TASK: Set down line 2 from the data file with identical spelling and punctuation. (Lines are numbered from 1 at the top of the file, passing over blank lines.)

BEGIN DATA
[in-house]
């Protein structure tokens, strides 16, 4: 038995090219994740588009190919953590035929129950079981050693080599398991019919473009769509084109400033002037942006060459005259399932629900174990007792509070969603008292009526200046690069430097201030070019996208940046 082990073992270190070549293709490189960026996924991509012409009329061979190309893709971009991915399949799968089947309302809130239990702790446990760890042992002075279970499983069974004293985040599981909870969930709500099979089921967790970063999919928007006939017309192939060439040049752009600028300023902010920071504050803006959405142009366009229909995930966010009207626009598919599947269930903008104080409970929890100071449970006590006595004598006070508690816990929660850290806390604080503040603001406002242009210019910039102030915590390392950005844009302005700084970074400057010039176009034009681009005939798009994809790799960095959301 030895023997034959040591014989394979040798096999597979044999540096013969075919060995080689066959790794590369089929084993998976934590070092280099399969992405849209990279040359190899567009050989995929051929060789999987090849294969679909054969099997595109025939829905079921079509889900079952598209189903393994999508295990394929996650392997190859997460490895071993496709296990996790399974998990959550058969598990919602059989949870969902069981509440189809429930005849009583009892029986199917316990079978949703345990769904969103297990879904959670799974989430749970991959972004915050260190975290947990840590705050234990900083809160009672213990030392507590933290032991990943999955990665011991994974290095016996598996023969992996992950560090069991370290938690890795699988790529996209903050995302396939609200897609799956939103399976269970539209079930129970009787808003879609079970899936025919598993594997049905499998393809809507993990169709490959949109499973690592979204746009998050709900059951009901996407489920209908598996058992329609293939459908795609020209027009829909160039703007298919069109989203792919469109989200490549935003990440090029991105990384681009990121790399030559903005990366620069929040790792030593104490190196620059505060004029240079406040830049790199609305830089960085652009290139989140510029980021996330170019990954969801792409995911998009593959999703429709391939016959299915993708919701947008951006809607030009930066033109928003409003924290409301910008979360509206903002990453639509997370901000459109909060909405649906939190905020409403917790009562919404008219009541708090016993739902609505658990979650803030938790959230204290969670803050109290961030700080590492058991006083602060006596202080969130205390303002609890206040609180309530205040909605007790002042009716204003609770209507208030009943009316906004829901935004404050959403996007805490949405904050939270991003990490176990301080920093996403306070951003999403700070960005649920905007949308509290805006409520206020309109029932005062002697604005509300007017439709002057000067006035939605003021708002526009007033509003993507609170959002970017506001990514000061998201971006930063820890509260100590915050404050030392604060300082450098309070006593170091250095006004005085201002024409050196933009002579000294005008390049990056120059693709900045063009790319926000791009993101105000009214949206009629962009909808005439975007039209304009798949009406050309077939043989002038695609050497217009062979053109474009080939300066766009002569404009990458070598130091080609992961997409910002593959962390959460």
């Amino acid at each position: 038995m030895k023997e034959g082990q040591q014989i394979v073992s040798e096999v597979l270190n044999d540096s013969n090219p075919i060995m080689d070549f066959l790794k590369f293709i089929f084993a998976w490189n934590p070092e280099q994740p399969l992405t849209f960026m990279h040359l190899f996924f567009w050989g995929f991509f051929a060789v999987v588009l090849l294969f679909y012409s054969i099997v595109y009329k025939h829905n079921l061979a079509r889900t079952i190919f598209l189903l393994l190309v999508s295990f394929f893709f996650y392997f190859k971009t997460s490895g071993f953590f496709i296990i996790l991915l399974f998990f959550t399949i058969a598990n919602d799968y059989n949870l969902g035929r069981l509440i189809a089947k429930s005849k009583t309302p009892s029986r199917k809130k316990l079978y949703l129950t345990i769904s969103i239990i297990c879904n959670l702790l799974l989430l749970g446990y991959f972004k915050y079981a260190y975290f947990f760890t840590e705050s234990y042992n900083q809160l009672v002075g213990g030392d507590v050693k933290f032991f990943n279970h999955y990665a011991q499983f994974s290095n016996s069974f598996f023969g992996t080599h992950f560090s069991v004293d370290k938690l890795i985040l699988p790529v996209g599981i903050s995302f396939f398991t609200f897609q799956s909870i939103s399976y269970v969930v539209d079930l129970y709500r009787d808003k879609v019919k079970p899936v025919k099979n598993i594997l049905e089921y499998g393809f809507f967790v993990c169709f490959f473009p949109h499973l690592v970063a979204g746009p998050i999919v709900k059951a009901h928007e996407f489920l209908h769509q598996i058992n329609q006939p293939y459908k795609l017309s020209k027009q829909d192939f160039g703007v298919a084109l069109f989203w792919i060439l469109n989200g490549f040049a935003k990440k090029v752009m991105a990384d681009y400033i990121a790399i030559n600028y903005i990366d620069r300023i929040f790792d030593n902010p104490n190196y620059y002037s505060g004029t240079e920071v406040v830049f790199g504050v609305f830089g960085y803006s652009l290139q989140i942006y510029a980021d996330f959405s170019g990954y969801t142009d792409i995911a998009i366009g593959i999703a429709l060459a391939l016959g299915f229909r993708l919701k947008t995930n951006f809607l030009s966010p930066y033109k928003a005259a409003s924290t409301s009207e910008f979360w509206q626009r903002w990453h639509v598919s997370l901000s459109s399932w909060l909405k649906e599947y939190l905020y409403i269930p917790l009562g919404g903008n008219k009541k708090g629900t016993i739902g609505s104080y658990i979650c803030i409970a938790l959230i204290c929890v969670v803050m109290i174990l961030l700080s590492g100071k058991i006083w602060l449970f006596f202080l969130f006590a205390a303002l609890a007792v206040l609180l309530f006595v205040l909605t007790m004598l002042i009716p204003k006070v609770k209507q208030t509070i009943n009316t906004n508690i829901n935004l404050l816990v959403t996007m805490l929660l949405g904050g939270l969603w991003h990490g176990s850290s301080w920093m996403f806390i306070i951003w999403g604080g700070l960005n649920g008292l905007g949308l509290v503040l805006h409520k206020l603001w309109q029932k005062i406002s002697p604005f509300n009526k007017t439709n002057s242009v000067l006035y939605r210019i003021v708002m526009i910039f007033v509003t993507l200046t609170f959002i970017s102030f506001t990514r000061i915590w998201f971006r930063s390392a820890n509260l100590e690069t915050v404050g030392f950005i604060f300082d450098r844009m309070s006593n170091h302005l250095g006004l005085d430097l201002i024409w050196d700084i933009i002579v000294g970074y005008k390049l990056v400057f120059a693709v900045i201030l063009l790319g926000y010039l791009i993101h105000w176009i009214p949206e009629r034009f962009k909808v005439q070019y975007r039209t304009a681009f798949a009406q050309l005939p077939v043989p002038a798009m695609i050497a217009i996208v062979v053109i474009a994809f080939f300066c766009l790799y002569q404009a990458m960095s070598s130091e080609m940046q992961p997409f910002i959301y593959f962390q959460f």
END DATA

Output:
């Protein structure tokens, strides 16, 4: 038995090219994740588009190919953590035929129950079981050693080599398991019919473009769509084109400033002037942006060459005259399932629900174990007792509070969603008292009526200046690069430097201030070019996208940046 082990073992270190070549293709490189960026996924991509012409009329061979190309893709971009991915399949799968089947309302809130239990702790446990760890042992002075279970499983069974004293985040599981909870969930709500099979089921967790970063999919928007006939017309192939060439040049752009600028300023902010920071504050803006959405142009366009229909995930966010009207626009598919599947269930903008104080409970929890100071449970006590006595004598006070508690816990929660850290806390604080503040603001406002242009210019910039102030915590390392950005844009302005700084970074400057010039176009034009681009005939798009994809790799960095959301 030895023997034959040591014989394979040798096999597979044999540096013969075919060995080689066959790794590369089929084993998976934590070092280099399969992405849209990279040359190899567009050989995929051929060789999987090849294969679909054969099997595109025939829905079921079509889900079952598209189903393994999508295990394929996650392997190859997460490895071993496709296990996790399974998990959550058969598990919602059989949870969902069981509440189809429930005849009583009892029986199917316990079978949703345990769904969103297990879904959670799974989430749970991959972004915050260190975290947990840590705050234990900083809160009672213990030392507590933290032991990943999955990665011991994974290095016996598996023969992996992950560090069991370290938690890795699988790529996209903050995302396939609200897609799956939103399976269970539209079930129970009787808003879609079970899936025919598993594997049905499998393809809507993990169709490959949109499973690592979204746009998050709900059951009901996407489920209908598996058992329609293939459908795609020209027009829909160039703007298919069109989203792919469109989200490549935003990440090029991105990384681009990121790399030559903005990366620069929040790792030593104490190196620059505060004029240079406040830049790199609305830089960085652009290139989140510029980021996330170019990954969801792409995911998009593959999703429709391939016959299915993708919701947008951006809607030009930066033109928003409003924290409301910008979360509206903002990453639509997370901000459109909060909405649906939190905020409403917790009562919404008219009541708090016993739902609505658990979650803030938790959230204290969670803050109290961030700080590492058991006083602060006596202080969130205390303002609890206040609180309530205040909605007790002042009716204003609770209507208030009943009316906004829901935004404050959403996007805490949405904050939270991003990490176990301080920093996403306070951003999403700070960005649920905007949308509290805006409520206020309109029932005062002697604005509300007017439709002057000067006035939605003021708002526009007033509003993507609170959002970017506001990514000061998201971006930063820890509260100590915050404050030392604060300082450098309070006593170091250095006004005085201002024409050196933009002579000294005008390049990056120059693709900045063009790319926000791009993101105000009214949206009629962009909808005439975007039209304009798949009406050309077939043989002038695609050497217009062979053109474009080939300066766009002569404009990458070598130091080609992961997409910002593959962390959460």